A Manhattan judge briefly ordered Donald J. Trump to the witness stand on Wednesday after accusing him of breaking a gag order with critical comments that seemed aimed at a law clerk, and then fined him $10,000.
The judge, Arthur F. Engoron, who is presiding over Mr. Trump’s civil fraud trial, issued the punishment after finding that Mr. Trump earlier in the day had violated an order that prevents him from discussing court staff. Mr. Trump said that his comments had referred not to the clerk, whom he had previously attacked, but to his former lawyer, Michael D. Cohen, a witness.
From the stand, Mr. Trump, wearing a navy suit and curtailing his usual monologue, said that while he had not been speaking about the clerk, Allison Greenfield, he thought she was “maybe unfair, and I think she’s very biased against me.”
Mr. Trump left the stand after about three minutes. Justice Engoron said that he had not found the former president credible and levied the fine.
The episode was remarkable and wholly unexpected: While Mr. Trump has been voluble in his own defense outside the courtroom, he had not testified in open court in a decade, and as soon as he did, the judge found against him. For the former president, who is expected to testify later in the civil fraud trial and has been criminally indicted four times, it was a discomfiting preview of what may await.
The incident that put Mr. Trump on the stand began during a break in the proceedings on Wednesday when he expressed a criticism that is allowed under the order, calling Justice Engoron partisan. But Mr. Trump added: “with a person who’s very partisan sitting alongside him. Perhaps even much more partisan than he is.”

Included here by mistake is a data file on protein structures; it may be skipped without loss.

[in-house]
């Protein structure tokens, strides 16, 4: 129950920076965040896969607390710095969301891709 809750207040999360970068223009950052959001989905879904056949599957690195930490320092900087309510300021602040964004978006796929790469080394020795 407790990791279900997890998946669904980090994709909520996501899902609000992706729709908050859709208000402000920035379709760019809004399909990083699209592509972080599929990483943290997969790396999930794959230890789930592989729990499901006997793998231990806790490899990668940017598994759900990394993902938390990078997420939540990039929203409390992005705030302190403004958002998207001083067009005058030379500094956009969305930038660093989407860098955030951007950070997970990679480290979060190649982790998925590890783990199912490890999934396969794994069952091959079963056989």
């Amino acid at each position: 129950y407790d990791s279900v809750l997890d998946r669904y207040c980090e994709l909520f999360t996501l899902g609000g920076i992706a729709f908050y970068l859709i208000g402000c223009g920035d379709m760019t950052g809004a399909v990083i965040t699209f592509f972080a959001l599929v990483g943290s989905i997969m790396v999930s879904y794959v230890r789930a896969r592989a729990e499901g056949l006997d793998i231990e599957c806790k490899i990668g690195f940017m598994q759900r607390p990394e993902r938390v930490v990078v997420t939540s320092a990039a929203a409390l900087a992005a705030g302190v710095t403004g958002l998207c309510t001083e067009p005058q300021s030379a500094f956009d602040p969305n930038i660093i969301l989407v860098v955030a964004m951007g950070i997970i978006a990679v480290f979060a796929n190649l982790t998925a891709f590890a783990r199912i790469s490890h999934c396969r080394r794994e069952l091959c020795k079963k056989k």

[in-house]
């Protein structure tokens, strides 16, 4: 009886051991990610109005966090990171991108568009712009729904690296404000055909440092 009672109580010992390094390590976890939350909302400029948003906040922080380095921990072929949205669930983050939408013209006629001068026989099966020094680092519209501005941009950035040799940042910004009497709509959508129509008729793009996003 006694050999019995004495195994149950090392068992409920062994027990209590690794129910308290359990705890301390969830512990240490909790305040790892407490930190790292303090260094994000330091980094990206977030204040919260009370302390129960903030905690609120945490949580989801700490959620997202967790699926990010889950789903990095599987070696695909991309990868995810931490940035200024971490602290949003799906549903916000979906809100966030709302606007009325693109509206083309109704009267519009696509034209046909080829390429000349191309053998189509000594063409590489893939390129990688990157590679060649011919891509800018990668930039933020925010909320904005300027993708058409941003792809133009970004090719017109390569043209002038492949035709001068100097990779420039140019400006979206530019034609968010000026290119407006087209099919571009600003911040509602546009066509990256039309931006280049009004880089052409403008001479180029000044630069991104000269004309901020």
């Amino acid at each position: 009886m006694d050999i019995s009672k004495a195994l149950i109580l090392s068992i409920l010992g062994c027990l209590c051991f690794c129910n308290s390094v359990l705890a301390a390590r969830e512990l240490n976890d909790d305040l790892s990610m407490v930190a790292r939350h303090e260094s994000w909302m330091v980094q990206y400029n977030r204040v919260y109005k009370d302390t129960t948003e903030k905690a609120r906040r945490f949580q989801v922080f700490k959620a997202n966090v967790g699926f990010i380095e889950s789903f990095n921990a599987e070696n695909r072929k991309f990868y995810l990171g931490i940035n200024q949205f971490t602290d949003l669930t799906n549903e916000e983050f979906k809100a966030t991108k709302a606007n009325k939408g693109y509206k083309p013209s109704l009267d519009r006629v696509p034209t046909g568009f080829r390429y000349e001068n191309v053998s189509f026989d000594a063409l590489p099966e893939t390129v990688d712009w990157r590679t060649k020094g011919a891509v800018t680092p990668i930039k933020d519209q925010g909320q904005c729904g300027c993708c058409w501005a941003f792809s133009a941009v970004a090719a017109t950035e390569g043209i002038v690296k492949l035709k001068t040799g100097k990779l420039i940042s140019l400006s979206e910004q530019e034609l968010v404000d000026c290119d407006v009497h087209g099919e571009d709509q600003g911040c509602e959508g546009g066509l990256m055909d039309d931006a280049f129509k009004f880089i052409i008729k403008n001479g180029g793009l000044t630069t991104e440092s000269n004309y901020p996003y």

After the break, the judge said he was concerned that the overheated environment could result in real danger.
“I am very protective of my staff,” Justice Engoron said, adding, “I don’t want anyone to get killed.”
A lawyer for Mr. Trump, Christopher M. Kise, protested that the former president had been referring to Mr. Cohen, his former fixer, who was testifying for a second day. Mr. Trump did clearly refer to Mr. Cohen immediately after the initial comment, calling him a “discredited witness.”
The judge responded that the target of the comments had seemed clear to him and called the hearing.
Mr. Trump trotted to the witness stand and faced the courtroom for his brief questioning by the judge. Justice Engoron asked whether he had in the past referred to Ms. Greenfield as “partisan” and whether he always refers to Mr. Cohen as “Michael Cohen.” His lawyers, from the defense table, assured the judge that Mr. Trump has far more derogatory ways of referring to Mr. Cohen.
Justice Engoron had already fined Mr. Trump $5,000 last week for comments he made about Ms. Greenfield, whom the former president was barred from discussing after he attacked her on social media in the trial’s opening days.
That first violation was something of a technicality: Though the comments about Ms. Greenfield were deleted from social media, they had also been posted to Mr. Trump’s website and were not taken down for weeks.
By contrast, Mr. Trump made his statement Wednesday to reporters in the hall outside the courtroom, where he typically addresses television cameras. It demonstrated the danger of the gag order to a former president known for spontaneous monologues in which he attacks his enemies.
After Justice Engoron issued the fine, the trial resumed, with Mr. Trump’s lawyers prompting Mr. Cohen to admit that he had lied on past occasions. Soon, another of Mr. Trump’s lawyers, Clifford S. Robert, called for an immediate verdict, given Mr. Cohen’s contradictions. Justice Engoron denied the request, and Mr. Trump slid his chair back and stormed out of the courtroom.
“The judge should end this trial immediately,” he said to reporters as he left.
Nate Schweber contributed reporting.